Why this disappointment?

I think there were a lot of unrealistic expectations that Ramaphosa, a successful businessman, would quickly turn the country around. He’s just one man and the ANC is a very big organization. Moreover, he has had to deal with the fallout from crises such as COVID-19 and the war in Ukraine. He has made progress rebuilding institutions that suffered during Zuma’s tenure such as the tax authority and the judiciary. But I think that many people see these issues as far removed from their lives and things like the price of bread and fuel and so on.

Ramaphosa himself has been tainted by allegations of wrongdoing, right? What is the status of the investigation into the alleged fraudulent activities at his Phala Phala farm?

It’s turned out to be mostly a damp squib. Right now there are four suspects on trial for breaking and entering at the farm, but very little has been tied to the president (he was alleged to have covered up the theft of a large sum of money to avoid scrutiny). When the story broke in 2022, his approval ratings suffered, but they have since recovered. I highly doubt that the average person is thinking of Phala Phala as an issue. Ramaphosa is a wealthy man, so people just think, “ok, a rich man got robbed. So what?”

Meanwhile, Zuma has made a comeback. What has been the impact of his new party? And given his legal troubles, can he serve in parliament?

The Constitutional Court has just put the final nail in the coffin for Zuma’s ambitions to get reelected to parliament and becoming president again. It ruled that his contempt of court conviction for refusing to testify in a public inquiry on corruption made him ineligible to stand for parliament. Moreover, the impact of his new party, uMkhonto weSizwe, and its ability to steal votes from the ANC has been greatly exaggerated by the media. Some polls have given it a 14% share of the national vote, which would make it the third-largest party in the country. But there are substantial problems with South African polling, and I don’t think it will obtain anywhere near that share of the vote.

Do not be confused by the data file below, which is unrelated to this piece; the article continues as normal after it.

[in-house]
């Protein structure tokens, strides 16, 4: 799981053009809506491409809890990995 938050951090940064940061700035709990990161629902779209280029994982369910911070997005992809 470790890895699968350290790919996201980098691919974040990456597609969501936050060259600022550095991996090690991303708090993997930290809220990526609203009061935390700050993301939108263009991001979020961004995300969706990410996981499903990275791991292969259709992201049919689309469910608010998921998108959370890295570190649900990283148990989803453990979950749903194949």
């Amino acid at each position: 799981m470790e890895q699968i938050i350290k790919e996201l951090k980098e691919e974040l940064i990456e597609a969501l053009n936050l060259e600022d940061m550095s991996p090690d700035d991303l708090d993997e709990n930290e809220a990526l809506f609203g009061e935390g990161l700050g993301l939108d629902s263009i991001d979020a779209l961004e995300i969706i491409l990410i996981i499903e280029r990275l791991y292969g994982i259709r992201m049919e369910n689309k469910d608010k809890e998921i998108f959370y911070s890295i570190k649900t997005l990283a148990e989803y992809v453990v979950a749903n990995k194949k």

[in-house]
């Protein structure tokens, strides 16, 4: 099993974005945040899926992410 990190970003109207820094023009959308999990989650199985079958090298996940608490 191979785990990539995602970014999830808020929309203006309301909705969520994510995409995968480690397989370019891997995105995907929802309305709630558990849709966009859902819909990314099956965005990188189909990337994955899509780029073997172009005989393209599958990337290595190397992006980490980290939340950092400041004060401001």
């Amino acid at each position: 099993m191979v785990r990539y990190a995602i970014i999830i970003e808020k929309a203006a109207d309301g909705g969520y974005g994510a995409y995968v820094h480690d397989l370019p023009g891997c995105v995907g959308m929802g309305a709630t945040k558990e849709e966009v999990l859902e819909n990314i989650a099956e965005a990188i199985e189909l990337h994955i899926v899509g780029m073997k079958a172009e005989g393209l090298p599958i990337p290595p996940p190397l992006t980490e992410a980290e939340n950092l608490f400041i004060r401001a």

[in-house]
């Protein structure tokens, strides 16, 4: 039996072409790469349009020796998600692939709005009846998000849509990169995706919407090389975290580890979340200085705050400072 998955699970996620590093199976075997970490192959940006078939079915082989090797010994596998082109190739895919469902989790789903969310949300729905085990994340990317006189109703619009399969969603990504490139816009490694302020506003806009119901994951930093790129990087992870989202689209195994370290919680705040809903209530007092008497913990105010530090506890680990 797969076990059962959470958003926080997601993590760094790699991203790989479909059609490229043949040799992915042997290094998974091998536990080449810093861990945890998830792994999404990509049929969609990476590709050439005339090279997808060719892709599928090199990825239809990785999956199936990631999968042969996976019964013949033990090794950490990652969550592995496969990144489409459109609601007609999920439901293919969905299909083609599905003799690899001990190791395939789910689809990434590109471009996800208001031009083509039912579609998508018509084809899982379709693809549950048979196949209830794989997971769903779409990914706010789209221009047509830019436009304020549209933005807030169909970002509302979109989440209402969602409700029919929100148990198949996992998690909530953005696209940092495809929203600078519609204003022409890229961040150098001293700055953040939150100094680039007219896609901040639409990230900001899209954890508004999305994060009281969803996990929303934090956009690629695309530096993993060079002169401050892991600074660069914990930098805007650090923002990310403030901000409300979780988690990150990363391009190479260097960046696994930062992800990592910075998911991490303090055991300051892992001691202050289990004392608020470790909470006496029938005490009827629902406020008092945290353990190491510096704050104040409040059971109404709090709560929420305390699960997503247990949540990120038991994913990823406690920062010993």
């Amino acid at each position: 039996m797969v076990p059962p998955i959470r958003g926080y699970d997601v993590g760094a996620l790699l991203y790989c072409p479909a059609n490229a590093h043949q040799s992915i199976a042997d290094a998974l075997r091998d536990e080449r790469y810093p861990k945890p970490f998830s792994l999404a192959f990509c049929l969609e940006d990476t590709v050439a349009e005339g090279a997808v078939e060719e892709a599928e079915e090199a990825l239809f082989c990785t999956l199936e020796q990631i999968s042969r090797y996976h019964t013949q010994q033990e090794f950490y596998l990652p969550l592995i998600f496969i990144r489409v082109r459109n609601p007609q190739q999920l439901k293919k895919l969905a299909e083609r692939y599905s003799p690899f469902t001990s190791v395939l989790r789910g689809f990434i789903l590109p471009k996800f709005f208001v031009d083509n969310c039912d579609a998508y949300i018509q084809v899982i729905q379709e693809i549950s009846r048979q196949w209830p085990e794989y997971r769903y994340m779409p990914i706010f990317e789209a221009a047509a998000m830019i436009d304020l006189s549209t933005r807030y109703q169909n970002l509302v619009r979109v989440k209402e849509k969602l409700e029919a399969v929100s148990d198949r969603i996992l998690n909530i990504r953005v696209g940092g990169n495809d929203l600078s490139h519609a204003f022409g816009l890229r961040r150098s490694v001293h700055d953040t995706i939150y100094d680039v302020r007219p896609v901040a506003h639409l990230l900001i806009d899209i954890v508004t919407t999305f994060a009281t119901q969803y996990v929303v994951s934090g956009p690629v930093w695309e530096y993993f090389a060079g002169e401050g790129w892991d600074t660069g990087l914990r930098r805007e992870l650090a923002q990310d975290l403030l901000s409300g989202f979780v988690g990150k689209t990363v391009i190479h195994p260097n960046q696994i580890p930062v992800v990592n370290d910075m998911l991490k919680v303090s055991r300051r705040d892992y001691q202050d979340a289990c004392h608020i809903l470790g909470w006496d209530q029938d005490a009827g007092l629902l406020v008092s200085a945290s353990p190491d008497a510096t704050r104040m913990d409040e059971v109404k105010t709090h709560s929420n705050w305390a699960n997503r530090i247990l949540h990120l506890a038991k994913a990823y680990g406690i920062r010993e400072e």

If the ANC does lose its parliamentary majority, what would that mean for the country?

I think the ANC is likely to retain its majority, and if falls short, it’s not likely to be by much. That means the ANC could form a coalition government with one or more small, ideologically aligned parties, which would not have much impact on government policies. In fact, Ramaphosa could probably move faster on some of his priorities in a second term. In a less likely scenario of a much worse showing for the ANC, say a vote share of about 40%, then it would be forced to partner with one of the bigger opposition parties, the Democratic Alliance or the Economic Freedom Fighters. This would force bigger policy changes (the DA is more fiscally conservative, while the EFF is more left-wing) and result in an unstable coalition. I would expect such a government to collapse before the end of its term in 2029, requiring snap elections.

Edited by Eurasia Group Senior Editor Jonathan House.